The course will take place using Canvas, a web platform created for learning. Within a couple days of registering you will be sent an invitation to the course. Log in and check out the course syllabus, the online materials and recommended materials. Take a look at the weekly assignments and the course schedule. Check in on the discussion page and introduce yourself. Each week on Sunday at 6pm CST we will be having a Zoom video conference to discuss the material, allow people to ask questions and go over practice essentials.

Required Materials: Essence of the Path: The First Turning of the Wheel of Dharma by Younge Khachab Rinpoche (available for download on course page)

Monday, June 20, 2016


It is important to have a strong intention in your practice.  To have a clear focus.  To be resolute, deliberate. 

Watch your mind carefully though.  Watch its undercurrents and the way you actually engage with the world, because being deliberate in your practice can often take the form of deliberation.

Deliberation is a waiting room.

It is hesitation, over conceptualization and theoretical idealism.  It is waiting for the right circumstances, the right time, the right signs or omens.  It is waiting for confirmation, or approval, or recognition.   It is waiting for the right answer or the directions, a map with everything clearly marked. 

Just waiting.  And waiting is not the practice.

The practice is to walk through the door.  To deliberately go in the face of uncertainty.  To deliberately go, even when things aren't just right.


Tuesday, June 14, 2016

The slippery slope of self-compassion.

We are familiar with the practice of compassion, but what does self-compassion look like?

Self-compassion is the act of giving yourself space.  Space to breath, space to experience strong emotions, space to fail.  It looks like tenderness and humility.  It means not taking yourself so damn seriously. 

But self-compassion is a slippery slope.

Are we being tender and humble, or are we closing down and protecting our self?  Are we giving ourselves space to work, or are we not engaging for fear of failure?  Are we allowing ourselves to be wrong and to not beat ourselves up about it, or are we caught up in how right we really are? 

Truly the greatest act of self-compassion that we can enact is to cut through the root of self-grasping.  That is a bold act, and one that is simultaneously compassionate for oneself and others. 

That is compassion as it abides and manifests. 

Wednesday, June 1, 2016

Metaphor for the nature of mind.

A glass of water.

What are the qualities of a glass of pure water?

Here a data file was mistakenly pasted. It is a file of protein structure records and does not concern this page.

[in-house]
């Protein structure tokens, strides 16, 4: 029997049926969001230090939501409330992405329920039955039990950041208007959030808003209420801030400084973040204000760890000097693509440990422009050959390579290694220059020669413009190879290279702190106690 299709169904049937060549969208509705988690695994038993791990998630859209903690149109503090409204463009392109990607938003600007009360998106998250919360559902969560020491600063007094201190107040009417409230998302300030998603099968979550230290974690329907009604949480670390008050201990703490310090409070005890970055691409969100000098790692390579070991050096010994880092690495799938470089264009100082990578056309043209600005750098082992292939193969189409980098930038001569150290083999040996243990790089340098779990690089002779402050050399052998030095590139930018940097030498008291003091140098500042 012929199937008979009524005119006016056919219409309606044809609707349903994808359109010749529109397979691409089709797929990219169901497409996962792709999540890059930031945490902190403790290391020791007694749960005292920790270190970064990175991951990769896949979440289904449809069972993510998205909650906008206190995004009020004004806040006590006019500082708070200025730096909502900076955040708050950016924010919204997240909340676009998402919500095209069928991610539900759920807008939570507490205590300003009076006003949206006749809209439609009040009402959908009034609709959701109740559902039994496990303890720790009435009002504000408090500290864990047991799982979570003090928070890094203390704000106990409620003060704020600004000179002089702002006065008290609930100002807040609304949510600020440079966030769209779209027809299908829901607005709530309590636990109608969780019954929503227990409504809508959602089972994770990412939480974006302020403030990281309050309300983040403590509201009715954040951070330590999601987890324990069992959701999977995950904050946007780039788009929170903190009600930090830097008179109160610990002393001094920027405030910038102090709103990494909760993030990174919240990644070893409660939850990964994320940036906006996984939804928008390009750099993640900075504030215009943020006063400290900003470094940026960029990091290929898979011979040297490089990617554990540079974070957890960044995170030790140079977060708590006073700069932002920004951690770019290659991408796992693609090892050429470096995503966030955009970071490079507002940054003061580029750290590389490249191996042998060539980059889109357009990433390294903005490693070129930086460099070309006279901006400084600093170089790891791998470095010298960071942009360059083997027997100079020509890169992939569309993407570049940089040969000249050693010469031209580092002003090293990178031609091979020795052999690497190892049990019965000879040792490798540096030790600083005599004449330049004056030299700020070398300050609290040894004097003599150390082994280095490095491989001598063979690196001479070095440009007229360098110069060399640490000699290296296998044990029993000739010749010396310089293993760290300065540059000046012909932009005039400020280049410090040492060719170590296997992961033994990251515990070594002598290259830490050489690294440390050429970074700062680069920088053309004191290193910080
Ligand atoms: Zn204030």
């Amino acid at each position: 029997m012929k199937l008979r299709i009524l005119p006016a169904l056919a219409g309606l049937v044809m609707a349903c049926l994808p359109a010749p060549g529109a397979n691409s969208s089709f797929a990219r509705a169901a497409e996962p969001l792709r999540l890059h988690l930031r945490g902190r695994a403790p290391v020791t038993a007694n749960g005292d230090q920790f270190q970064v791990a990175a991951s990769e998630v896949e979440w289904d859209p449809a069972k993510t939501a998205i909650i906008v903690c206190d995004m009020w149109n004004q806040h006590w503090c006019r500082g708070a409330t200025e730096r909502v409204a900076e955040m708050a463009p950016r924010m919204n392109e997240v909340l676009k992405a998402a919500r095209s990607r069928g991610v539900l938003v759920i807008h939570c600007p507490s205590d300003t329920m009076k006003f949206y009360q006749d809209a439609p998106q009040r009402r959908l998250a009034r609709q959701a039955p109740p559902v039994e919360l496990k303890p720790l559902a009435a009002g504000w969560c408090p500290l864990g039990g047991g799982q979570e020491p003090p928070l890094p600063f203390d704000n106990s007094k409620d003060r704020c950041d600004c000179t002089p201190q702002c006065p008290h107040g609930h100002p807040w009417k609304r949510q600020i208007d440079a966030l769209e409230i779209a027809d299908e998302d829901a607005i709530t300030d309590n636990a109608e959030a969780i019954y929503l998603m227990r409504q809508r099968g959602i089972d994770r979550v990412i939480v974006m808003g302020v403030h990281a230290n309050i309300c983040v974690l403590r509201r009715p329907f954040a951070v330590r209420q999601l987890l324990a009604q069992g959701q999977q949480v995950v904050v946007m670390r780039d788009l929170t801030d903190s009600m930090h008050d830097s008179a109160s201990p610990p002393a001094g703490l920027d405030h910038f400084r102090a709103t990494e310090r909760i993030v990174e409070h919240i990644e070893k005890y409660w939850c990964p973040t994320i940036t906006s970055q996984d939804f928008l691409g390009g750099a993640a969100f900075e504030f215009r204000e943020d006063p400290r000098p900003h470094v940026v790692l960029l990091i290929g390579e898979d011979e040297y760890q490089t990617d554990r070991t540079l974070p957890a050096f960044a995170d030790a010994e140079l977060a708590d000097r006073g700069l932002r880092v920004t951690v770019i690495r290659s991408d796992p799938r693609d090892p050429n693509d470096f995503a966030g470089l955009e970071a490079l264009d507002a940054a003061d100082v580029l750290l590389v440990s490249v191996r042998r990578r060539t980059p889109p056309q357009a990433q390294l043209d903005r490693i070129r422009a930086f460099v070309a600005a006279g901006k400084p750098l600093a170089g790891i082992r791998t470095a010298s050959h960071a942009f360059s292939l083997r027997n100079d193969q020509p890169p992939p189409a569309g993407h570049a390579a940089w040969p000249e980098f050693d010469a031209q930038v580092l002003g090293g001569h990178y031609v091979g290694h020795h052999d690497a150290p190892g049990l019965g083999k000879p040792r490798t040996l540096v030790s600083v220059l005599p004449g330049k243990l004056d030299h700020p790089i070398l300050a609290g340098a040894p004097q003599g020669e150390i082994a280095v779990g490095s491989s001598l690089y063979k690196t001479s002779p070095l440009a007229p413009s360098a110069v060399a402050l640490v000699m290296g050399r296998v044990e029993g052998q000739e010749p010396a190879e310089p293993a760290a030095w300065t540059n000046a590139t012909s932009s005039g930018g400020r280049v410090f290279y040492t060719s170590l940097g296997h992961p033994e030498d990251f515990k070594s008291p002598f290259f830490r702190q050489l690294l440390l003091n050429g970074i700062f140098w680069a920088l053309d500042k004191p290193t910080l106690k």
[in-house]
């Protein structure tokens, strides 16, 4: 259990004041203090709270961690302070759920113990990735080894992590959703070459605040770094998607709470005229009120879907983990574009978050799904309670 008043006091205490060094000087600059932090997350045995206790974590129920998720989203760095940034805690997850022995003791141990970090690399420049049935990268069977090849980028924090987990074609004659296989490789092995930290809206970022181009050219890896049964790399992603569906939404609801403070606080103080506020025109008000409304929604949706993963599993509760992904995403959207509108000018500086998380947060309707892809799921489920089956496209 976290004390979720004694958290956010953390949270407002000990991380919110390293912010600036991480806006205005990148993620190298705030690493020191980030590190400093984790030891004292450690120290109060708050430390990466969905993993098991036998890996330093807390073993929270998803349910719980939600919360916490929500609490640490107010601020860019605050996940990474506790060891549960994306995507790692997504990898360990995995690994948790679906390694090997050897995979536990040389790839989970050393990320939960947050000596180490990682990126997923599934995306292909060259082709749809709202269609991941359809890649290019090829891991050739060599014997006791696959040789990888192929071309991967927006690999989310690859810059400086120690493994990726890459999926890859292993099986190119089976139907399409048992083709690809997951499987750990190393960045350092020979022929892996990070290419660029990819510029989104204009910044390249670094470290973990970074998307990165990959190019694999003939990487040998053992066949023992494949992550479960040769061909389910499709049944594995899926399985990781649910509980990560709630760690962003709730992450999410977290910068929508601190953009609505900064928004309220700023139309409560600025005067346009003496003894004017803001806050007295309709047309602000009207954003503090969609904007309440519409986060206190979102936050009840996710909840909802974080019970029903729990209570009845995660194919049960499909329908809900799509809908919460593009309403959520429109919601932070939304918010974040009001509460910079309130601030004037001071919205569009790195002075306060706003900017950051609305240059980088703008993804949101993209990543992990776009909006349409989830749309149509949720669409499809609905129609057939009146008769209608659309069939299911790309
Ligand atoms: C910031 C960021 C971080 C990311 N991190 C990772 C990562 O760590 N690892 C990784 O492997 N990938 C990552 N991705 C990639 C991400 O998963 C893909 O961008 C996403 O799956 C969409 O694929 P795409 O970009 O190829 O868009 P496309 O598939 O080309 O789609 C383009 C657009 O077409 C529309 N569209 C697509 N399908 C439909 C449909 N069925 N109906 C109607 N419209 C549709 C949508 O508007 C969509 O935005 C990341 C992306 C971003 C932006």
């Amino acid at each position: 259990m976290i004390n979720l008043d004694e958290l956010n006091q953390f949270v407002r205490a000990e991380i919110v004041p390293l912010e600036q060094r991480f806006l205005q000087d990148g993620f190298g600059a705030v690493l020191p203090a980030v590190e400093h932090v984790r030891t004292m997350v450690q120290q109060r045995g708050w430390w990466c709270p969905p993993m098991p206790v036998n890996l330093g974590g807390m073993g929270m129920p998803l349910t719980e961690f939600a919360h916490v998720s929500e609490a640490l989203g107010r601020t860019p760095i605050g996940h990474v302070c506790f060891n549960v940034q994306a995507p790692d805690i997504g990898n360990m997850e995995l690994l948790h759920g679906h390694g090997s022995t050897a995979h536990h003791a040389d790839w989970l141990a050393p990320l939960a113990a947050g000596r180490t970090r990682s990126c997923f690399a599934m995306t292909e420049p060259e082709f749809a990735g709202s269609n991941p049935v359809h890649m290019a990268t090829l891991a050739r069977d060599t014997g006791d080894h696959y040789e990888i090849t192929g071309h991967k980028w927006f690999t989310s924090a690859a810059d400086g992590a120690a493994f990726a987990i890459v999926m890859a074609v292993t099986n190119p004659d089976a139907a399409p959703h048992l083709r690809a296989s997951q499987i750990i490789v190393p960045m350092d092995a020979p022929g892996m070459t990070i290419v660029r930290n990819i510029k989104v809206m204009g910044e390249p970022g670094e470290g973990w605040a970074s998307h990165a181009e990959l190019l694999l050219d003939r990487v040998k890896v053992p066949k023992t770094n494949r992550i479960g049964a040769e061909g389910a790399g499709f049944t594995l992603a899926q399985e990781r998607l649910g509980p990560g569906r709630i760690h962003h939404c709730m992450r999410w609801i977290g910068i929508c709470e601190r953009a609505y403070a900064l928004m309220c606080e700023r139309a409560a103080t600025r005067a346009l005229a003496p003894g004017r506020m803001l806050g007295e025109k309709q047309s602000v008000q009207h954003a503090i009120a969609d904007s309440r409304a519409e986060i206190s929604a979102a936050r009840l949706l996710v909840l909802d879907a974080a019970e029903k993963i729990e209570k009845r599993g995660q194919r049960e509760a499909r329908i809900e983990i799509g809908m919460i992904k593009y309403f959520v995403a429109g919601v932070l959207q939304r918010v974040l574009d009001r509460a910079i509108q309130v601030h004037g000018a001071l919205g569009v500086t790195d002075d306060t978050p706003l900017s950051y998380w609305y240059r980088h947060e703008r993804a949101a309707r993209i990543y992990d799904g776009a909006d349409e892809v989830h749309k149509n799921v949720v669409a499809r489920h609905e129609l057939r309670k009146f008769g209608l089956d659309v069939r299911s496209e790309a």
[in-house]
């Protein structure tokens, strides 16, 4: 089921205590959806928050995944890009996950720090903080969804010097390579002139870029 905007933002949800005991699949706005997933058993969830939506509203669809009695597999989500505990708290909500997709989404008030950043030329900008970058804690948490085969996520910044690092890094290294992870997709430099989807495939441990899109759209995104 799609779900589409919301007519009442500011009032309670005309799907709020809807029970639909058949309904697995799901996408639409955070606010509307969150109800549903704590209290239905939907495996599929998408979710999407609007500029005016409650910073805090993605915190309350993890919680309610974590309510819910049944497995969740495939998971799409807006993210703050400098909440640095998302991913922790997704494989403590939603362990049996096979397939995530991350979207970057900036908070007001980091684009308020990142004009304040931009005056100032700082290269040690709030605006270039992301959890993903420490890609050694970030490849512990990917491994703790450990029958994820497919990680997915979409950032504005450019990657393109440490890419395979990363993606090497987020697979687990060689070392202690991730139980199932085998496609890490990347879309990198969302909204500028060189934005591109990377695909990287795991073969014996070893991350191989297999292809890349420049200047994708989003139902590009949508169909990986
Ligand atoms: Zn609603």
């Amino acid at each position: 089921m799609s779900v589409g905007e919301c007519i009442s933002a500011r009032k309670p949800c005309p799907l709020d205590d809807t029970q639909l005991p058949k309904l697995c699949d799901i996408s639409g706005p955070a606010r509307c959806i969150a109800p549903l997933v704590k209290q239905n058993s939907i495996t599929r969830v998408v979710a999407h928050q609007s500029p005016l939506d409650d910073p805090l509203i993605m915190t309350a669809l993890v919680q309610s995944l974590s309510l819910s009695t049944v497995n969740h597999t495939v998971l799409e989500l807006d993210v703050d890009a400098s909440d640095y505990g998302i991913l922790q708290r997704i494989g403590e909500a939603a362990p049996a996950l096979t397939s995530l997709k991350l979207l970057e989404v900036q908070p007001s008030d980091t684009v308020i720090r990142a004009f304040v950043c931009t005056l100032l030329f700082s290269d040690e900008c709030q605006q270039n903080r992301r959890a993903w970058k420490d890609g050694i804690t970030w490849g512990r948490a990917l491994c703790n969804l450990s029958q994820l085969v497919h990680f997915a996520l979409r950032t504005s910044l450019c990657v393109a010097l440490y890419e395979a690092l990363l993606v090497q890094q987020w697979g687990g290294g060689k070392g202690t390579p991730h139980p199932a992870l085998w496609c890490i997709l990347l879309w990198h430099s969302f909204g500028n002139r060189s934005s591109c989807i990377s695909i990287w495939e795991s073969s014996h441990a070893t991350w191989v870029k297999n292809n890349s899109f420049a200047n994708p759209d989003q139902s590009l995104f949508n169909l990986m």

Transparent, clear, refreshing, healthy, reflective surface.

The pure water represents the nature of our own mind, with its qualities of being pure, transparent, calm and clear.  A state of natural peace and health.  A pristine state of self-reflexive awareness.   

What happens if we put a handful of dirt in the water and stir it up?  Can we still recognize those initial qualities?  Are those qualities still there?  Is the dirt intrinsic to the water now? 

The dirt represents all of our thoughts, emotions, habitual patterns and karmic conditioning.  Normally we spend most of our days stirring that glass up, cycling through various mental states and emotional responses.  Our habits and karma keep churning up that water in the glass, the dirt swirling and obscuring the qualities of the water.   

But what happens if we let the water rest.  Just set it down and let it rest, and it naturally starts to clear up.  The natural qualities of the water reveal themselves without any effort. 

Given how omnipresent this example is in our own lived experience, we have little facility to apply this knowledge to our own condition.  We spend our days wrapped up in exerting more effort, more energy and time in order to accomplish our aims.  Our habitual patterns tell us that if we just try harder, stir faster or more efficiently, then we will gain what we so desire.   

Yet maybe the secret instruction is to rest naturally.

Rest naturally and thoughts, sights and sounds settle into their own place.
Rest naturally and emotions and fears disappear revealing insight and clarity.
Rest naturally and our habits and karmic conditioning lose their impetus.
Rest naturally and the qualities of the nature of mind reveal themselves.
Rest naturally and our intrinsic buddhanature becomes evident.
Rest naturally, and there is nothing more to do.